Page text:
For decades, financial stocks (Buffett’s favorite sector to invest in) and consumer staples made up a significant percentage of invested assets. But lately we’ve witnessed Berkshire’s brightest minds turning to energy stocks.

Oil and gas stocks have largely been a sideshow for the Oracle of Omaha since the early 2000s. But just like last week Chevron (NYSE:CVX) And Western petroleum (NYSE:OXY) together accounting for nearly $34 billion in market value. In fact, the 252.3 million shares Berkshire owns in Occidental have been rebuilt from scratch since the first quarter of 2022.

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Buffett, Combs, and Weschler would not have committed this amount of capital to Chevron and Occidental Petroleum if they did not strongly believe that the spot price of crude oil would remain high relative to the historical average. Macro factors certainly support the argument that oil prices can remain high.

During the COVID-19 pandemic, major oil and gas companies were forced to cut capital expenditure (capex) for three years due to historic demand uncertainty. Even as capital expenditures have normalized in the wake of the pandemic, increasing crude oil supply to meet growing global demand has proven to be a challenge. Drilling is typically the most profitable, highest-margin segment for integrated energy companies. As long as the supply of crude oil remains tight, the oil price is likely to be high.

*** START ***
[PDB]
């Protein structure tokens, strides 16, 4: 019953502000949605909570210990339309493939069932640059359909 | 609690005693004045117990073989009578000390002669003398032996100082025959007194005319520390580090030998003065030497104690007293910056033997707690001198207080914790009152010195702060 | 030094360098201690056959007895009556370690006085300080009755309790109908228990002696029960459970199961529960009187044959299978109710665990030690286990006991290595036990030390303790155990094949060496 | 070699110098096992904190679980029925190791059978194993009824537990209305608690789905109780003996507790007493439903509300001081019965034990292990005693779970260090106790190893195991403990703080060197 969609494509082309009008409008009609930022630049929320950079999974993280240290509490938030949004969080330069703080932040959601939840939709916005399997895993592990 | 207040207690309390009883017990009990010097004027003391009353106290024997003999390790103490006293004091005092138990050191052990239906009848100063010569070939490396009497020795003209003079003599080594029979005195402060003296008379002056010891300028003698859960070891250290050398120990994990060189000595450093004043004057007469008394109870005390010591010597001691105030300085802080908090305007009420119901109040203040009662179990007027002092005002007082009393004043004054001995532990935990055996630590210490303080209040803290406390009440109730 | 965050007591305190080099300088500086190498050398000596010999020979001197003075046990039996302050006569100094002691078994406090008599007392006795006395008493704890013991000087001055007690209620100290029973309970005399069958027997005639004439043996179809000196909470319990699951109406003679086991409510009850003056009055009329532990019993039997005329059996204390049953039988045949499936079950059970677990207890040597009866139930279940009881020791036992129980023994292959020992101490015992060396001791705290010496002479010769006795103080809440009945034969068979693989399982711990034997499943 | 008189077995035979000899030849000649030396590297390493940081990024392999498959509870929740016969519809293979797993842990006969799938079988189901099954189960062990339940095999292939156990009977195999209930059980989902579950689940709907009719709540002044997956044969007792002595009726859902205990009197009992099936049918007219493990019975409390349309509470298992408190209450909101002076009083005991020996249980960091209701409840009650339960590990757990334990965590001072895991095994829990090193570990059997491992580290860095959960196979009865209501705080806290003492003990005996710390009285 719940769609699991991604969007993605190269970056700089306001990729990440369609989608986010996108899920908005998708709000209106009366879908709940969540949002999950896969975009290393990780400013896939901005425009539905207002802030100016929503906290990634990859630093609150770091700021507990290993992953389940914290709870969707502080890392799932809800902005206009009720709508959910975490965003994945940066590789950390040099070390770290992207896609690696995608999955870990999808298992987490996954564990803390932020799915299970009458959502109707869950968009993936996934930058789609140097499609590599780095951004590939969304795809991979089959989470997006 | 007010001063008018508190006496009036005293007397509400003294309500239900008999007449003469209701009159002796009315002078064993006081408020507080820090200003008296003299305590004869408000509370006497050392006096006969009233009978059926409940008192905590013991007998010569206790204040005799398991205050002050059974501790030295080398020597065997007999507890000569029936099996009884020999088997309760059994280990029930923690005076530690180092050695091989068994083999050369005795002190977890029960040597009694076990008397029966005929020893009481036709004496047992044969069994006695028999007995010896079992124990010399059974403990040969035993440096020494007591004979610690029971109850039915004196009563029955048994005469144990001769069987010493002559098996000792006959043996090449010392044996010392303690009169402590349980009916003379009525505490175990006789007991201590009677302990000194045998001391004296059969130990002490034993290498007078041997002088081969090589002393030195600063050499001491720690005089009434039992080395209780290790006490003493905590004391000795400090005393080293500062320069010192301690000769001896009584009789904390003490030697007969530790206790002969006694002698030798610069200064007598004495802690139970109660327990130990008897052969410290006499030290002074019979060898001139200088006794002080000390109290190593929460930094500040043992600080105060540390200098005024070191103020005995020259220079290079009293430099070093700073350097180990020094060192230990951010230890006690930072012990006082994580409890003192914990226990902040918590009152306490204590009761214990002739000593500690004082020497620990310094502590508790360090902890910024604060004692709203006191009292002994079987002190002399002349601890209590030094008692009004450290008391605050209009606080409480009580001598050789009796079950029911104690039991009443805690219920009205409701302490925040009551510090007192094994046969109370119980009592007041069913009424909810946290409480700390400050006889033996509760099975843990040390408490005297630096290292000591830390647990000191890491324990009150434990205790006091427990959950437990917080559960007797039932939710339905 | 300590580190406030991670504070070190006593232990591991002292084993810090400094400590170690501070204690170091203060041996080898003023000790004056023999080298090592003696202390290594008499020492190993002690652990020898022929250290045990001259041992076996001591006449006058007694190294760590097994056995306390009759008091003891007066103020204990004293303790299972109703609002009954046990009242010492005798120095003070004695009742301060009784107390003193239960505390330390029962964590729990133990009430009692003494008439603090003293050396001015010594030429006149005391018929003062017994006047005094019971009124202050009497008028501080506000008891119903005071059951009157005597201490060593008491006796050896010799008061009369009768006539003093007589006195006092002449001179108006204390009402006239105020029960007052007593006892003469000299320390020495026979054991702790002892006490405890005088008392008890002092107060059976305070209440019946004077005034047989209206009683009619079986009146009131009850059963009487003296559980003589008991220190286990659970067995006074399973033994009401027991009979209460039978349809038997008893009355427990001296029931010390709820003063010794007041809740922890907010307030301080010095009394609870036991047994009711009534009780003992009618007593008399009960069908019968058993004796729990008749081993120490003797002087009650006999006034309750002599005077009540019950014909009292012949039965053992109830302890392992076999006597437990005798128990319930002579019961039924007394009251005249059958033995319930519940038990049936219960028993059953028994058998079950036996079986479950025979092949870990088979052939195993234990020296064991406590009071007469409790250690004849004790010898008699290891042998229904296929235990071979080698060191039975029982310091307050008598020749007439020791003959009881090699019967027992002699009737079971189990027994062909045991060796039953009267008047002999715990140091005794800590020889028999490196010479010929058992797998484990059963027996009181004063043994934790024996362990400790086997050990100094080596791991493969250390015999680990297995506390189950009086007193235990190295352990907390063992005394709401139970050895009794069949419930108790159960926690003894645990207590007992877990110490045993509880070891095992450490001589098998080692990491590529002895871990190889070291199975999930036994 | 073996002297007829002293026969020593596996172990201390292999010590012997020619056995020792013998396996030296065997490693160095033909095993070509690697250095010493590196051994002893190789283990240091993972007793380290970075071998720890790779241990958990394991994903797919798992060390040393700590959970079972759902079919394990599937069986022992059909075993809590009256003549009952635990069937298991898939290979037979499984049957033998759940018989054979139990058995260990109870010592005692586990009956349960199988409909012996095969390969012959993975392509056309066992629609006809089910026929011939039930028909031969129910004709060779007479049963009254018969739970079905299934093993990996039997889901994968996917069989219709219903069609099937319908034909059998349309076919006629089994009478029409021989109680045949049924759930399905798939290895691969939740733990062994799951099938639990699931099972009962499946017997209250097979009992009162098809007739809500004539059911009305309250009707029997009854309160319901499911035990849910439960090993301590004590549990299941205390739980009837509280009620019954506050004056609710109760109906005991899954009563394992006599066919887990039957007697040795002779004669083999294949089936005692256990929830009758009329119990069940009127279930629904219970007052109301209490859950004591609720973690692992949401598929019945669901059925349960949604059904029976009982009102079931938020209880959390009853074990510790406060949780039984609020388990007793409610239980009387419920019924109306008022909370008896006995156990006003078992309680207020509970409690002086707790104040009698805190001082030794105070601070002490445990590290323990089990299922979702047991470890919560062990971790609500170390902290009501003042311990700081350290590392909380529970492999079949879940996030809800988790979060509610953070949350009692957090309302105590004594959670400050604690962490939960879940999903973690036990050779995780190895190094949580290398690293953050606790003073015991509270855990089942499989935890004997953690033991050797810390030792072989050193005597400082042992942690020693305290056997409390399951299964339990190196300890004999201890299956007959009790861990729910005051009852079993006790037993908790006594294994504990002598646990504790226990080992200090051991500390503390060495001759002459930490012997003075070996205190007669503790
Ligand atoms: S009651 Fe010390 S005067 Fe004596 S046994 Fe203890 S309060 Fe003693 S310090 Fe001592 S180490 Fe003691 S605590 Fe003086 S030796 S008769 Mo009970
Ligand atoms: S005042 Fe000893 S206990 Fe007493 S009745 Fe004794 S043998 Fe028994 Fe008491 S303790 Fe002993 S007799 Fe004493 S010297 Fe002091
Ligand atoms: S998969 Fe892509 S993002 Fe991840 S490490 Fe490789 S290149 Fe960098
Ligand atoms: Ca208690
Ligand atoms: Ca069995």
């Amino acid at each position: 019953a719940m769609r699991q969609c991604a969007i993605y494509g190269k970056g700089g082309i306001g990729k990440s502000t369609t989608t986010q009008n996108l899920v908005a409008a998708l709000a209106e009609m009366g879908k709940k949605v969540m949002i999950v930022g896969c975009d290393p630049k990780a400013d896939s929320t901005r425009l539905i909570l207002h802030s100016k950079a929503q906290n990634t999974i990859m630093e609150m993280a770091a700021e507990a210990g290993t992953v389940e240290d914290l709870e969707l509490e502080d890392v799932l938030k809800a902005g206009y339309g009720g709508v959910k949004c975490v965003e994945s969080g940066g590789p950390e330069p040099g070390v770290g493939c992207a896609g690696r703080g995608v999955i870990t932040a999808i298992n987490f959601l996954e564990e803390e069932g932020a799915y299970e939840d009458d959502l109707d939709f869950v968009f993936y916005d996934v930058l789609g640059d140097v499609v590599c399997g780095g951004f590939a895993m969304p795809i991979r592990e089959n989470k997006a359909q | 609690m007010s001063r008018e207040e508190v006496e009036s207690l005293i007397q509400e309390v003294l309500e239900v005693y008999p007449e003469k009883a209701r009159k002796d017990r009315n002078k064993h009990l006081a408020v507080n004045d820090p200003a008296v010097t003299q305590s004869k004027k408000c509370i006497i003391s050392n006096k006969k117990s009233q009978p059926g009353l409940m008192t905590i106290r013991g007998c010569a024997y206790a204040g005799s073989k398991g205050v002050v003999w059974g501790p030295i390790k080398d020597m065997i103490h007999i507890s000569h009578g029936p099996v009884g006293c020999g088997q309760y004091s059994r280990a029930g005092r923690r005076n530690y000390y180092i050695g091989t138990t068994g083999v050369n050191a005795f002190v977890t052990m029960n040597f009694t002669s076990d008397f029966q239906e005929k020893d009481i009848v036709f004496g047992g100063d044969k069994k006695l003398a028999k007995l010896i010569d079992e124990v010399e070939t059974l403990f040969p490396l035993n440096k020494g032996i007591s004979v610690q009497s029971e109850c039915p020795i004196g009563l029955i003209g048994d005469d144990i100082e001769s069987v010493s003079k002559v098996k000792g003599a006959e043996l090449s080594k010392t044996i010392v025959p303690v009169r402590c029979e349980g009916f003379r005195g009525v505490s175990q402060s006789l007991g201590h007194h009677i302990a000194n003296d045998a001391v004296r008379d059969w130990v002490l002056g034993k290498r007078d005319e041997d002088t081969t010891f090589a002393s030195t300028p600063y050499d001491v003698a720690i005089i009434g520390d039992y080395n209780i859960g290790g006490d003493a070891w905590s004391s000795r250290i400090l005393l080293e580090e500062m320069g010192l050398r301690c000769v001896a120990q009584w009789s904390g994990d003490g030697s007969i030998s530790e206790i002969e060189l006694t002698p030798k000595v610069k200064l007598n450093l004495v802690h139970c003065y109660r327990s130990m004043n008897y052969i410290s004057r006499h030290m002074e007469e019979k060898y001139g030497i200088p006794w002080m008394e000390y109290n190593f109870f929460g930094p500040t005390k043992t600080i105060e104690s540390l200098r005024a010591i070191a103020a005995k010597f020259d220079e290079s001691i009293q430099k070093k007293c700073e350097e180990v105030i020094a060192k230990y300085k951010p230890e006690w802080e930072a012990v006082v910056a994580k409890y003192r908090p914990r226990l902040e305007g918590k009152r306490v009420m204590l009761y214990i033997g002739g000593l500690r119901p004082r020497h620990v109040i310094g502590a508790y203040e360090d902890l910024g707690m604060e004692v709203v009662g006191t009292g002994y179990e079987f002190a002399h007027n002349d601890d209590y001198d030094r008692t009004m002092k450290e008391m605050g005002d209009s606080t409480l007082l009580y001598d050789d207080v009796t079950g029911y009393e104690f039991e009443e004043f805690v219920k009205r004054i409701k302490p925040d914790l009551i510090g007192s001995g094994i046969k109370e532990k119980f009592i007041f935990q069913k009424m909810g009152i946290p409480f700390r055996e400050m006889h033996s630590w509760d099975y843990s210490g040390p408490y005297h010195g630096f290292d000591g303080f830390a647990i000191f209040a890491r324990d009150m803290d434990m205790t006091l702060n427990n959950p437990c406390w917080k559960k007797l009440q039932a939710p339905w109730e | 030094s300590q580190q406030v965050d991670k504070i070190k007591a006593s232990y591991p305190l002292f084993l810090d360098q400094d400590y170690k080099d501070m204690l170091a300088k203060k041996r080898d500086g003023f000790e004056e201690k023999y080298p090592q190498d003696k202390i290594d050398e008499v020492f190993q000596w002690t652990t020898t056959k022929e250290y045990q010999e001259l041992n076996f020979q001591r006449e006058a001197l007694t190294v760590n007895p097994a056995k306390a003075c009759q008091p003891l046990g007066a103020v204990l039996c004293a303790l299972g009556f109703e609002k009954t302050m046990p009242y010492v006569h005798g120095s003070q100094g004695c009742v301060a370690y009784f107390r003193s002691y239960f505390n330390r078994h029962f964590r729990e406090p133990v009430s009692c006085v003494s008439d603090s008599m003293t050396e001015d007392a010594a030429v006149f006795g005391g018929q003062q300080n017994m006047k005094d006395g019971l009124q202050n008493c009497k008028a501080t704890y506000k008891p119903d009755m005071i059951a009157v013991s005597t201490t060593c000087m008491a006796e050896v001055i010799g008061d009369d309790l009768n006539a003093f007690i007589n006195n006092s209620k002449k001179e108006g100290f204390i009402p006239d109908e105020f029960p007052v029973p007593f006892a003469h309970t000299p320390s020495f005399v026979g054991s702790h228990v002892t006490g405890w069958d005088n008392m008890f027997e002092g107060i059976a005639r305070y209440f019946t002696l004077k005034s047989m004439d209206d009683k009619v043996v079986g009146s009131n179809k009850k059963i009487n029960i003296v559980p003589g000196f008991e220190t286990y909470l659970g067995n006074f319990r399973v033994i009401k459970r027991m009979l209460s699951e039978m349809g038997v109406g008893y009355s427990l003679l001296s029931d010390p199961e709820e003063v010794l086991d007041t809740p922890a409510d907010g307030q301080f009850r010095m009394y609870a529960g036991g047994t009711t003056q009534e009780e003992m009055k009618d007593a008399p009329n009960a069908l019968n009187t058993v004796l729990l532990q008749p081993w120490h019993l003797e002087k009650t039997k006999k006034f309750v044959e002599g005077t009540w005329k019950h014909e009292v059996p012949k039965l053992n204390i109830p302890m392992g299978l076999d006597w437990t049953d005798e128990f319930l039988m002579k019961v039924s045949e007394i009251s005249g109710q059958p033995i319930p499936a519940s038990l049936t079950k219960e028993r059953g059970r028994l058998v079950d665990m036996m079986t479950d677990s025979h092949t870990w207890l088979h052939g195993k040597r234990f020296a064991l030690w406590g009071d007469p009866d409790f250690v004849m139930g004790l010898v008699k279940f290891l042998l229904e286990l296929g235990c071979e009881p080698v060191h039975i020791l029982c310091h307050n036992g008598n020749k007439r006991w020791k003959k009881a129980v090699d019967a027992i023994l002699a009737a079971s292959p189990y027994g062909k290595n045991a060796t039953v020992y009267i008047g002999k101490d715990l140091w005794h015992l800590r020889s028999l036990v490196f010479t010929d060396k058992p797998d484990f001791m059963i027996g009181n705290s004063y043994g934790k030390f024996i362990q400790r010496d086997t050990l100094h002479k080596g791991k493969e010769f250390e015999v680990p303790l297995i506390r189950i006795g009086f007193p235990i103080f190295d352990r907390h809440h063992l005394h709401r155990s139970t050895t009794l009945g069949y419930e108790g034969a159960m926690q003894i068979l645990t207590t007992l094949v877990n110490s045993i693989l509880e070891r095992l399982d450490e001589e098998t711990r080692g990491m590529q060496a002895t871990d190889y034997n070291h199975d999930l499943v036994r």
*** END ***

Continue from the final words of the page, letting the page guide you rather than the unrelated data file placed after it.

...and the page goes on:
Being ‘integrated’ energy operators also has its advantages. In addition to their respective drilling segments, Chevron oversees transmission pipelines and refineries, with both companies also operating chemical plants. These midstream and downstream activities provide predictable cash flow and help hedge against any downside from the spot price of crude oil.